It’s been a while since 1982 World Cup winner and Azzurri hero Claudio Gentile was in the spotlight, and after reports emerged that he applied for a coaching job in Cape Town, South Africa, Rossella Marrai-Ricco got in contact with the former Juventus defender to chat football. Below is his exclusive question and answer session that has originally been translated from Italian.
Rossella Marrai-Ricco: Hello Mister Gentile. Thank you for your time. You were described as an intimidating player during your day, but your name suggests otherwise. How would you describe yourself?
Claudio Gentile: This is the biggest lie that was written by sports papers. In fact, I played 560 official games and I was only sent off once for touching the ball during the Champions League semi-final against Bruges. This is in contrast to the other eight out of 10 dismissals for violent play that were not mentioned.
RMR: During the 1982 World Cup, you famously man-marked Diego Maradona out of the game against Argentina. Many regard it as the defining moment of your career, would you say so?
CG: Perhaps yes, because to win a World Cup as a player is the highest success one can achieve as a professional.
RMR: How did you prepare to face the toughest players in the world, such as Maradona?
CG: Through film analysis, you find the merits and defects of a player in order to know how to counter them.
RMR: Was he the toughest player you ever faced?
CG: Without a doubt…
RMR: Much like Italy’s triumph in 2006, the Azzurri won the World Cup in 1982 in the midst of a betting and match-fixing scandal. How does one prepare for a tournament when there is something going on off the field?
CG: During the preparations, we never thought about what happened or what was happening. We only ever thought about training.
RMR: During the 80s and 90s, Italian football was at its pinnacle point and regarded the best league in the world. Now, Serie A has fallen behind the other European leagues…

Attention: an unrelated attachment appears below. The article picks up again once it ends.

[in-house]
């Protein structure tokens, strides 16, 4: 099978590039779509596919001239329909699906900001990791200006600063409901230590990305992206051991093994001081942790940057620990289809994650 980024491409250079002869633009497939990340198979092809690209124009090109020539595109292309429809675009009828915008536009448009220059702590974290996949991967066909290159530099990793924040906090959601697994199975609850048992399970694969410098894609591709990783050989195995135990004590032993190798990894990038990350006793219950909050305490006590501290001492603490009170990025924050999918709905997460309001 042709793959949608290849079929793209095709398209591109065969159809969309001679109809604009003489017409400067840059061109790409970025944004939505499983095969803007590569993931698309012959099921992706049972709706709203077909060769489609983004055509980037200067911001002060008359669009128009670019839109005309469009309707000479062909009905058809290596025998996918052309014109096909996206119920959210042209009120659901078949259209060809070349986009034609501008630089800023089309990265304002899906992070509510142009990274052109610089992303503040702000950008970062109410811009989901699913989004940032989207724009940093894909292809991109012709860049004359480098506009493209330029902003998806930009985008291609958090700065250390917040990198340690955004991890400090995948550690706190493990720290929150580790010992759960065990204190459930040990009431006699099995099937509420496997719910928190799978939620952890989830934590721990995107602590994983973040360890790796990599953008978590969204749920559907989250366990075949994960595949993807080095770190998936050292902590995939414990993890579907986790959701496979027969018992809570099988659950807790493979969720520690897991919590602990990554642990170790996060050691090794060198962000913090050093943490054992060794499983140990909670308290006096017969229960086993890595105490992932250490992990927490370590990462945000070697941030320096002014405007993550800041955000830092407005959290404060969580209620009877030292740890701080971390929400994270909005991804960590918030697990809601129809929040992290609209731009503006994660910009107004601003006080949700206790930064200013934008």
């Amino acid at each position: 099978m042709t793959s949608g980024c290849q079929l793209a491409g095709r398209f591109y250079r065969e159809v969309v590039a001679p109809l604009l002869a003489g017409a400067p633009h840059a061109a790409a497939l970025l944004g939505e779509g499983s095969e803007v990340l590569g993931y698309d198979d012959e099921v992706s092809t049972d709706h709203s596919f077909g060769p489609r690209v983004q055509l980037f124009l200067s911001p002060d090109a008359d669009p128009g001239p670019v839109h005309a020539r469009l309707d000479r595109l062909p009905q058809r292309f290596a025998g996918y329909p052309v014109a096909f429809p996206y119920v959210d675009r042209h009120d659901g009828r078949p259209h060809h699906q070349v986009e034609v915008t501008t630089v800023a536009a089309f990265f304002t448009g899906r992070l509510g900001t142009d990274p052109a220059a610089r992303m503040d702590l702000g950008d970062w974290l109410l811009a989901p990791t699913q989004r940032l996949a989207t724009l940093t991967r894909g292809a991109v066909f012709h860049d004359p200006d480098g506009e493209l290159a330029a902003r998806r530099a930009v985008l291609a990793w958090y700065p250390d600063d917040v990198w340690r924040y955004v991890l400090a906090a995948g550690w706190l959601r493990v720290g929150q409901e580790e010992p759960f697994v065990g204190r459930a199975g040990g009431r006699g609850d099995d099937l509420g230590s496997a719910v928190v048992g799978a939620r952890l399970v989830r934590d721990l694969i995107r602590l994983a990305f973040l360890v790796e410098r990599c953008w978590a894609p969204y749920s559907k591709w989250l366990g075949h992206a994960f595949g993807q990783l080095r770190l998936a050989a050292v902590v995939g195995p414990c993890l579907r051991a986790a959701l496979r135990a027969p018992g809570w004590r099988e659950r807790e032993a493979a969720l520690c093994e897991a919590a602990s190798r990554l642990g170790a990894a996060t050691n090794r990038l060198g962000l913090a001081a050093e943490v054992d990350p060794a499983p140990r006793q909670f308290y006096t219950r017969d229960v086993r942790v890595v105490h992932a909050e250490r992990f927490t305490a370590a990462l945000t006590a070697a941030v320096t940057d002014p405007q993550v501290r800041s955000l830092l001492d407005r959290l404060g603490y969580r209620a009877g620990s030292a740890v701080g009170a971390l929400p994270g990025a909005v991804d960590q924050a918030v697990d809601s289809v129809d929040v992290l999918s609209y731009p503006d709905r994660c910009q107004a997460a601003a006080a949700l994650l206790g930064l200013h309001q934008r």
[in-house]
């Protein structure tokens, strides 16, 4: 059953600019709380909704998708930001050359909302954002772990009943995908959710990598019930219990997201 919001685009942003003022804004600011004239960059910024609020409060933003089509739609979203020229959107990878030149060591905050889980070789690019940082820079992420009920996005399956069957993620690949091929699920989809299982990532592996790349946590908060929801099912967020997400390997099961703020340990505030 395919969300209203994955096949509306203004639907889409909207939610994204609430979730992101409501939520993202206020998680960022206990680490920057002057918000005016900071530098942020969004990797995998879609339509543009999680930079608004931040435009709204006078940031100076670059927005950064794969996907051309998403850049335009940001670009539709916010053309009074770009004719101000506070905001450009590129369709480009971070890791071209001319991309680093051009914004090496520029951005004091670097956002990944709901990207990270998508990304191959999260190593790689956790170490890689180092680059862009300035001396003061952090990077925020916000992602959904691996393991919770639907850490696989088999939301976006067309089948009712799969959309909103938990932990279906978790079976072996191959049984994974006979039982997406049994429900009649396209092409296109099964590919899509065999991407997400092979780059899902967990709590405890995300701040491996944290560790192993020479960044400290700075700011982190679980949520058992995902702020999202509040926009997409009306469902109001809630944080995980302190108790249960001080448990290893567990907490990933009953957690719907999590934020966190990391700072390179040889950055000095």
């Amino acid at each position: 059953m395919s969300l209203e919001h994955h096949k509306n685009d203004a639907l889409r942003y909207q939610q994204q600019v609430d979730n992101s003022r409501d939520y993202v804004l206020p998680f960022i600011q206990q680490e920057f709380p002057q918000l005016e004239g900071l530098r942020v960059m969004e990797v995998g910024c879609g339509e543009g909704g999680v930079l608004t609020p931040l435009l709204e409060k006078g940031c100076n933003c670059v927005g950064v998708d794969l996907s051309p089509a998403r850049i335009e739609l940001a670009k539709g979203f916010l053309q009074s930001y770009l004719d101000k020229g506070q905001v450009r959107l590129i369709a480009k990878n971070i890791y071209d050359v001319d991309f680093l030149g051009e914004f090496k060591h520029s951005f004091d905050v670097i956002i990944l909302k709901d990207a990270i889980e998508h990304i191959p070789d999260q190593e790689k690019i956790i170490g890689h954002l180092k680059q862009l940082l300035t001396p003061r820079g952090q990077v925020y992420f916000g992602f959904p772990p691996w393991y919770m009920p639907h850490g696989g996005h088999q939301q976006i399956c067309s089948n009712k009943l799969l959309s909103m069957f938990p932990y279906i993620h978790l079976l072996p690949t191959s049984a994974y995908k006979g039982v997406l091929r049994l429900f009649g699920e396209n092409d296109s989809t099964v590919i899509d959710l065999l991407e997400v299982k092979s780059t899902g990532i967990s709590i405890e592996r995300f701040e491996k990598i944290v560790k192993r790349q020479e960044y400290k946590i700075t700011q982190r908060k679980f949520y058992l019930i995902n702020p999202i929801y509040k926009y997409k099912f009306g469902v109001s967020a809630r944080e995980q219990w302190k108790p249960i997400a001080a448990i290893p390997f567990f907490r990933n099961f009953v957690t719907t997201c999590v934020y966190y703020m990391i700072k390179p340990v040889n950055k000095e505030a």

CG: It is true. Italian football is no longer at the top of the table for reasons of improper politics, and structural choices.
RMR: Your former club Juventus is one of the best teams in Europe right now. What have you made of their transition from Serie B until now?
CG: The policy undertaken by the company, in my view, was to reconstruct its image... The technical choices they've undergone have made it possible to regain primary positions at a European level.
RMR: During your playing days, Italian football was known for its Catenaccio, but now it has progressed. How does one break this stereotype?
CG: Changing doesn’t always mean it’s improving…
RMR: You were known as a tough player, and now there are few “hard men” out there. One could say Gennaro Gattuso was one of the last. Why haven’t there been many tough players like yourself?
CG: When football changes from man marking to zonal defending, the defenders lost their capacity/ability to neutralise their adversary directly.
RMR: What would be your ideal team or starting XI?
CG: All the members of the ’82 World Cup… For me, that is still the most ideal team because we defeated the elites of world football: Argentina were the next World Cup winners, the best Brazilians of all-time, Poland were an emerging team, and Germany were always amongst the top teams in European football.
RMR: You were famously dubbed “Gheddafi”, due to being born in Libya. Did this ever offend you?
CG: Yes, a lot, but I had to accept it because Gheddafi was a shareholder in Fiat and Juventus, and for this reason, I could not express my disappointment. This is because I could never forget the discomfort he caused the Italians, who were expelled from Libya – among them, were my relatives.
RMR: Let’s finish off by touching on your coaching career. The last team you coached was the Italian U21 side back in 2006. Why haven’t you coached since?
CG: Because I did not compromise my way of being, and I did not align myself with the Italian “football system”.
RMR: Was it not your dream to coach Juventus – the team of your heart?
CG: Of course! It was my dream, and it did not happen because of the FIGC (Federazione Italiana Gioco Calcio).
RMR: Thank you for your time.
CG: A Pleasure.
*Note: This interview was done via email; therefore, there was no space for follow up questions.